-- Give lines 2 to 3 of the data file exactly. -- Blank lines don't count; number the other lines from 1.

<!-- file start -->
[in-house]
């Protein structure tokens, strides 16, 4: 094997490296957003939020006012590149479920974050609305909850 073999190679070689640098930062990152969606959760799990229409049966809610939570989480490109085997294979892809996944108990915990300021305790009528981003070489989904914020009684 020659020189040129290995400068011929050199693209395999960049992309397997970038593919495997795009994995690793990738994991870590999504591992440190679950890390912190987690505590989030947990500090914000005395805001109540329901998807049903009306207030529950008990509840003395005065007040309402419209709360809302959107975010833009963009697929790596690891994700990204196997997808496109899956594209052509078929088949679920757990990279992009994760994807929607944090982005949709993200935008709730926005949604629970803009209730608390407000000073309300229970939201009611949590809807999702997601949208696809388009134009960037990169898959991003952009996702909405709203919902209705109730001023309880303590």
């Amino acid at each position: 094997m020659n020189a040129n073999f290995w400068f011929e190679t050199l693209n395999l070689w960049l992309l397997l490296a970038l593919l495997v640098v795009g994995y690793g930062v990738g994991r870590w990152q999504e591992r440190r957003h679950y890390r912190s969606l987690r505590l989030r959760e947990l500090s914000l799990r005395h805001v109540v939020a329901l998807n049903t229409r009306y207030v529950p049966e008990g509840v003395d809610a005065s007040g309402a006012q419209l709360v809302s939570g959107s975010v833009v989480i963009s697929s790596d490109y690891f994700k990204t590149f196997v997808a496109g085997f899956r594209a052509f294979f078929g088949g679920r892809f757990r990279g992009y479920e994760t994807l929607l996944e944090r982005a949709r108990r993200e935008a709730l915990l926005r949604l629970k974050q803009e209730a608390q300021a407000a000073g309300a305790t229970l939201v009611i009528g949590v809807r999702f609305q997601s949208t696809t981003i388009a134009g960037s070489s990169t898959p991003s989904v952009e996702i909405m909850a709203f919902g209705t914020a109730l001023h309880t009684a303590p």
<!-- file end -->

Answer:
């Protein structure tokens, strides 16, 4: 094997490296957003939020006012590149479920974050609305909850 073999190679070689640098930062990152969606959760799990229409049966809610939570989480490109085997294979892809996944108990915990300021305790009528981003070489989904914020009684 020659020189040129290995400068011929050199693209395999960049992309397997970038593919495997795009994995690793990738994991870590999504591992440190679950890390912190987690505590989030947990500090914000005395805001109540329901998807049903009306207030529950008990509840003395005065007040309402419209709360809302959107975010833009963009697929790596690891994700990204196997997808496109899956594209052509078929088949679920757990990279992009994760994807929607944090982005949709993200935008709730926005949604629970803009209730608390407000000073309300229970939201009611949590809807999702997601949208696809388009134009960037990169898959991003952009996702909405709203919902209705109730001023309880303590």
């Amino acid at each position: 094997m020659n020189a040129n073999f290995w400068f011929e190679t050199l693209n395999l070689w960049l992309l397997l490296a970038l593919l495997v640098v795009g994995y690793g930062v990738g994991r870590w990152q999504e591992r440190r957003h679950y890390r912190s969606l987690r505590l989030r959760e947990l500090s914000l799990r005395h805001v109540v939020a329901l998807n049903t229409r009306y207030v529950p049966e008990g509840v003395d809610a005065s007040g309402a006012q419209l709360v809302s939570g959107s975010v833009v989480i963009s697929s790596d490109y690891f994700k990204t590149f196997v997808a496109g085997f899956r594209a052509f294979f078929g088949g679920r892809f757990r990279g992009y479920e994760t994807l929607l996944e944090r982005a949709r108990r993200e935008a709730l915990l926005r949604l629970k974050q803009e209730a608390q300021a407000a000073g309300a305790t229970l939201v009611i009528g949590v809807r999702f609305q997601s949208t696809t981003i388009a134009g960037s070489s990169t898959p991003s989904v952009e996702i909405m909850a709203f919902g209705t914020a109730l001023h309880t009684a303590p």